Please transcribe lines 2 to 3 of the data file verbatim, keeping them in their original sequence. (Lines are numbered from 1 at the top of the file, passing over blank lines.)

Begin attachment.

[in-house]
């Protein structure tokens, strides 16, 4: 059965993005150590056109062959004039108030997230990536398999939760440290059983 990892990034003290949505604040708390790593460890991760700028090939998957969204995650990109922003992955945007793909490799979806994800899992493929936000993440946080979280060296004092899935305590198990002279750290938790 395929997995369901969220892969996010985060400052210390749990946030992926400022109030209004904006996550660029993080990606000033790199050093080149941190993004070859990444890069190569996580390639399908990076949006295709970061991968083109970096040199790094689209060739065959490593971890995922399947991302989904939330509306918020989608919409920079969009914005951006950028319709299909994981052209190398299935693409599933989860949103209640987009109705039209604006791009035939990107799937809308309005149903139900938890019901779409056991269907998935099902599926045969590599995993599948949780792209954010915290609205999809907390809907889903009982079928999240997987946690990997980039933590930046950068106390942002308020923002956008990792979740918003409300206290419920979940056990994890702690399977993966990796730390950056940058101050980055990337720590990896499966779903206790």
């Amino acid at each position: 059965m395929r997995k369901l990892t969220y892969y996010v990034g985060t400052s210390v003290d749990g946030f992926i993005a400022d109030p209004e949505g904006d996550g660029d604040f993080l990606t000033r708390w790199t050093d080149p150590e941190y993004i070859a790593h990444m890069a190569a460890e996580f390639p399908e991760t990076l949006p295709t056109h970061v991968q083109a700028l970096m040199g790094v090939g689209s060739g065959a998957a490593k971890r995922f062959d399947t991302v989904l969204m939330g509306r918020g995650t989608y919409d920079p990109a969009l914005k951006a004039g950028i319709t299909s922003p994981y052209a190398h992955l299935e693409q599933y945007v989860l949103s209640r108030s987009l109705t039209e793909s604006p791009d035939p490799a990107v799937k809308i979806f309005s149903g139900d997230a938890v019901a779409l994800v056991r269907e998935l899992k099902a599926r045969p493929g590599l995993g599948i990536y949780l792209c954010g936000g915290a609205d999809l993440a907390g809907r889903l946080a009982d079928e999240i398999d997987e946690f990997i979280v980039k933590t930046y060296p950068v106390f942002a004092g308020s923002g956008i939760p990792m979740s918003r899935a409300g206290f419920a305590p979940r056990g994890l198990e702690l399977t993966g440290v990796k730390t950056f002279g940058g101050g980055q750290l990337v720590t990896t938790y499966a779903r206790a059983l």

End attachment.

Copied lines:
């Protein structure tokens, strides 16, 4: 059965993005150590056109062959004039108030997230990536398999939760440290059983 990892990034003290949505604040708390790593460890991760700028090939998957969204995650990109922003992955945007793909490799979806994800899992493929936000993440946080979280060296004092899935305590198990002279750290938790 395929997995369901969220892969996010985060400052210390749990946030992926400022109030209004904006996550660029993080990606000033790199050093080149941190993004070859990444890069190569996580390639399908990076949006295709970061991968083109970096040199790094689209060739065959490593971890995922399947991302989904939330509306918020989608919409920079969009914005951006950028319709299909994981052209190398299935693409599933989860949103209640987009109705039209604006791009035939990107799937809308309005149903139900938890019901779409056991269907998935099902599926045969590599995993599948949780792209954010915290609205999809907390809907889903009982079928999240997987946690990997980039933590930046950068106390942002308020923002956008990792979740918003409300206290419920979940056990994890702690399977993966990796730390950056940058101050980055990337720590990896499966779903206790």
């Amino acid at each position: 059965m395929r997995k369901l990892t969220y892969y996010v990034g985060t400052s210390v003290d749990g946030f992926i993005a400022d109030p209004e949505g904006d996550g660029d604040f993080l990606t000033r708390w790199t050093d080149p150590e941190y993004i070859a790593h990444m890069a190569a460890e996580f390639p399908e991760t990076l949006p295709t056109h970061v991968q083109a700028l970096m040199g790094v090939g689209s060739g065959a998957a490593k971890r995922f062959d399947t991302v989904l969204m939330g509306r918020g995650t989608y919409d920079p990109a969009l914005k951006a004039g950028i319709t299909s922003p994981y052209a190398h992955l299935e693409q599933y945007v989860l949103s209640r108030s987009l109705t039209e793909s604006p791009d035939p490799a990107v799937k809308i979806f309005s149903g139900d997230a938890v019901a779409l994800v056991r269907e998935l899992k099902a599926r045969p493929g590599l995993g599948i990536y949780l792209c954010g936000g915290a609205d999809l993440a907390g809907r889903l946080a009982d079928e999240i398999d997987e946690f990997i979280v980039k933590t930046y060296p950068v106390f942002a004092g308020s923002g956008i939760p990792m979740s918003r899935a409300g206290f419920a305590p979940r056990g994890l198990e702690l399977t993966g440290v990796k730390t950056f002279g940058g101050g980055q750290l990337v720590t990896t938790y499966a779903r206790a059983l």